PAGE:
“Cole was telling me the story of his life last night,” I said.

“Oh, really?” Her brows lifted. “I hope that’s true.

Cole keeps too much of that stuff to himself, and there’s no reason to do that.” “Bree.” The warning note in Cole’s voice was unmistakable, and I couldn’t help but wonder what family secret rattled around in his closet that Bree so fervently believed he should set free.

Not Anita. Frankly I doubted that Bree knew that secret.

But something else.

Something that put that clipped, secretive tone in his voice.

“It’s not a state secret, Cole. And you know that I think it should be out in the open.” “This isn’t a discussion we’re having. Not right now.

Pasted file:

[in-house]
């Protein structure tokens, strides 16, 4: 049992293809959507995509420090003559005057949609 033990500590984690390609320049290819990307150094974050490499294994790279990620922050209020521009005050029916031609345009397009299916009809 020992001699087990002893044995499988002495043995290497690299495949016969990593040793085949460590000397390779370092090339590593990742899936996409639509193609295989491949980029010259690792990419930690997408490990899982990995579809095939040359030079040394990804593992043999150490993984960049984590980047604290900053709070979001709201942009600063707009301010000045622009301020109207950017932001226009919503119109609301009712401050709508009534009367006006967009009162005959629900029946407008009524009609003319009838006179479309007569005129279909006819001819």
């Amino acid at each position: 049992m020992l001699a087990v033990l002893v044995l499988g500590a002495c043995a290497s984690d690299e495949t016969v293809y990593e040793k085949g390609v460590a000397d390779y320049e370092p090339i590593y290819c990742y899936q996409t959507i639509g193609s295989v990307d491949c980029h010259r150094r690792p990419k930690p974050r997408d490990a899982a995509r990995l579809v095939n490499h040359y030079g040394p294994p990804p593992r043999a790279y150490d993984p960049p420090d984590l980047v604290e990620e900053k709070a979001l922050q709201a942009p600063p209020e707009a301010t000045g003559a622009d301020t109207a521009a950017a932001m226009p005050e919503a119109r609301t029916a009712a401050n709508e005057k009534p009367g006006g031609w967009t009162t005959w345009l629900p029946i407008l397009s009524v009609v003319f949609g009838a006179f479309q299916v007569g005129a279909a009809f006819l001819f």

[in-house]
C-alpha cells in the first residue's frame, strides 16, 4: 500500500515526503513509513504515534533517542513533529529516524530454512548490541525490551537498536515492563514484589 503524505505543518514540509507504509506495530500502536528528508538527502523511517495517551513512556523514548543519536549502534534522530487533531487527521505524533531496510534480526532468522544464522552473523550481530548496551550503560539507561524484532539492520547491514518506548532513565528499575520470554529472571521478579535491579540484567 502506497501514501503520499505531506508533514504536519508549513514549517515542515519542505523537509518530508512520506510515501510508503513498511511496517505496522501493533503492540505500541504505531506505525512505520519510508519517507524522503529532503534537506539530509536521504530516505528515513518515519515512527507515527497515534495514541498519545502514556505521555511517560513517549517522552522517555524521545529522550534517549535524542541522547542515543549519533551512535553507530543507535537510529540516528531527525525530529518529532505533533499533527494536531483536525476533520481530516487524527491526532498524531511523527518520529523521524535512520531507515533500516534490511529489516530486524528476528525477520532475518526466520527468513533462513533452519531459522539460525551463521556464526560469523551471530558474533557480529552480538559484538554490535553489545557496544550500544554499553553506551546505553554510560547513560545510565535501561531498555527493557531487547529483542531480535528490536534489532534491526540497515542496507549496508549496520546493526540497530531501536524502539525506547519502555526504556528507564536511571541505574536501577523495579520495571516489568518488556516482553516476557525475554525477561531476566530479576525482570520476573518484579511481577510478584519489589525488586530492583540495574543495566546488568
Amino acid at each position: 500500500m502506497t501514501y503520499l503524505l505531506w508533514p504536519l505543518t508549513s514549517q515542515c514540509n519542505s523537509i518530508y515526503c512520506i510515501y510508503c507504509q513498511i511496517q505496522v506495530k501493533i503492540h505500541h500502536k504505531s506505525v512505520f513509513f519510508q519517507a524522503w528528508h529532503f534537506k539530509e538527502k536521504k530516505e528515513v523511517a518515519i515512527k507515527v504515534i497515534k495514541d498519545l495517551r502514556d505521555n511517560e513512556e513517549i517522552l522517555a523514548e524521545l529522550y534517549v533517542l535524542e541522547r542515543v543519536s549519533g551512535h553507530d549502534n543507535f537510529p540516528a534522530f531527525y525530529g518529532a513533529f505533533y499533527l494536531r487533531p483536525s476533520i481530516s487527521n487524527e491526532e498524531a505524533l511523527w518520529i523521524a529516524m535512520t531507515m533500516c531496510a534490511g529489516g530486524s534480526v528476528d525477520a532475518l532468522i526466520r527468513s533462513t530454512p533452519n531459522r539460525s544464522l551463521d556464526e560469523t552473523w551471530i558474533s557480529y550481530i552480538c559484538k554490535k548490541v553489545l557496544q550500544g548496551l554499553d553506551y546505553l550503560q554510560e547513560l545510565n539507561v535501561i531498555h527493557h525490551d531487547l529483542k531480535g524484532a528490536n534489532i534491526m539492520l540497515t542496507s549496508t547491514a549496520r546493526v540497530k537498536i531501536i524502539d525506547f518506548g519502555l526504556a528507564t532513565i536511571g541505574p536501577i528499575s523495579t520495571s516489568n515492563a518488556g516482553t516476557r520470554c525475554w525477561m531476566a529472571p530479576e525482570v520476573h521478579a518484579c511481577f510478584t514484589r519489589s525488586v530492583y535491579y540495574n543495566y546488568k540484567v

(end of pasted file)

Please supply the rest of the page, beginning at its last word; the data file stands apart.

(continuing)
Are we clear?” She rolled her eyes, and I bit back a grin. Secret or not, I liked the dynamic between these two. It was normal and human and a little bit sweet.

On impulse, I reached for his hand, then squeezed tight.

He looked at me, his expression mildly surprised.

“Sorry. I love her, but she pushes my buttons.” “She’s sitting right here,” Bree said.

“You two are wonderful,” I said, unable to keep the laughter out of my voice.

“I’m so glad to meet you, Bree. Really, I am.” “See that?” Bree said, aiming a triumphant smile toward Cole. “I knew I’d like this girl.” She cocked her head and looked at Cole.

“Don’t mess it up, okay?” “I’ll try my best,” he said dryly.

“Don’t worry,” I added. “I won’t let him.” “Good,” Bree said.

“Between the two of us, there just might be hope for him yet.” After two rounds of drinks and several more rounds of conversation about everything and nothing, Cole and I poured Bree into a taxi, then waved her off as the cab disappeared from view.